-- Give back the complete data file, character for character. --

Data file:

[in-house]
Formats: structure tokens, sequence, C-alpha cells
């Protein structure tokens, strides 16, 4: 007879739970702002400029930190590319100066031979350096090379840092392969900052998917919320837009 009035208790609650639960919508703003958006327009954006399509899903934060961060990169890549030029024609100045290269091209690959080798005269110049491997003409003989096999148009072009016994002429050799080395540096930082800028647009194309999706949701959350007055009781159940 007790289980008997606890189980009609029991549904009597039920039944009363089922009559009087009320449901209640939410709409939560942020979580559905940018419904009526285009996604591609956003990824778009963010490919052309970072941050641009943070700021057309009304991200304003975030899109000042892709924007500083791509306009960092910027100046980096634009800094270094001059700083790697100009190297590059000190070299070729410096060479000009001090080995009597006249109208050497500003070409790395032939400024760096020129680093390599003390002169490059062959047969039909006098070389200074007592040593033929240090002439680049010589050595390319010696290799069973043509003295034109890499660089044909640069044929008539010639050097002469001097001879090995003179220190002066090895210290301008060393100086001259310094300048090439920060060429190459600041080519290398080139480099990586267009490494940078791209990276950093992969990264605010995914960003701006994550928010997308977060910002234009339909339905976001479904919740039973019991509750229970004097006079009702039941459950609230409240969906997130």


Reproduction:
[in-house]
Formats: structure tokens, sequence, C-alpha cells
């Protein structure tokens, strides 16, 4: 007879739970702002400029930190590319100066031979350096090379840092392969900052998917919320837009 009035208790609650639960919508703003958006327009954006399509899903934060961060990169890549030029024609100045290269091209690959080798005269110049491997003409003989096999148009072009016994002429050799080395540096930082800028647009194309999706949701959350007055009781159940 007790289980008997606890189980009609029991549904009597039920039944009363089922009559009087009320449901209640939410709409939560942020979580559905940018419904009526285009996604591609956003990824778009963010490919052309970072941050641009943070700021057309009304991200304003975030899109000042892709924007500083791509306009960092910027100046980096634009800094270094001059700083790697100009190297590059000190070299070729410096060479000009001090080995009597006249109208050497500003070409790395032939400024760096020129680093390599003390002169490059062959047969039909006098070389200074007592040593033929240090002439680049010589050595390319010696290799069973043509003295034109890499660089044909640069044929008539010639050097002469001097001879090995003179220190002066090895210290301008060393100086001259310094300048090439920060060429190459600041080519290398080139480099990586267009490494940078791209990276950093992969990264605010995914960003701006994550928010997308977060910002234009339909339905976001479904919740039973019991509750229970004097006079009702039941459950609230409240969906997130």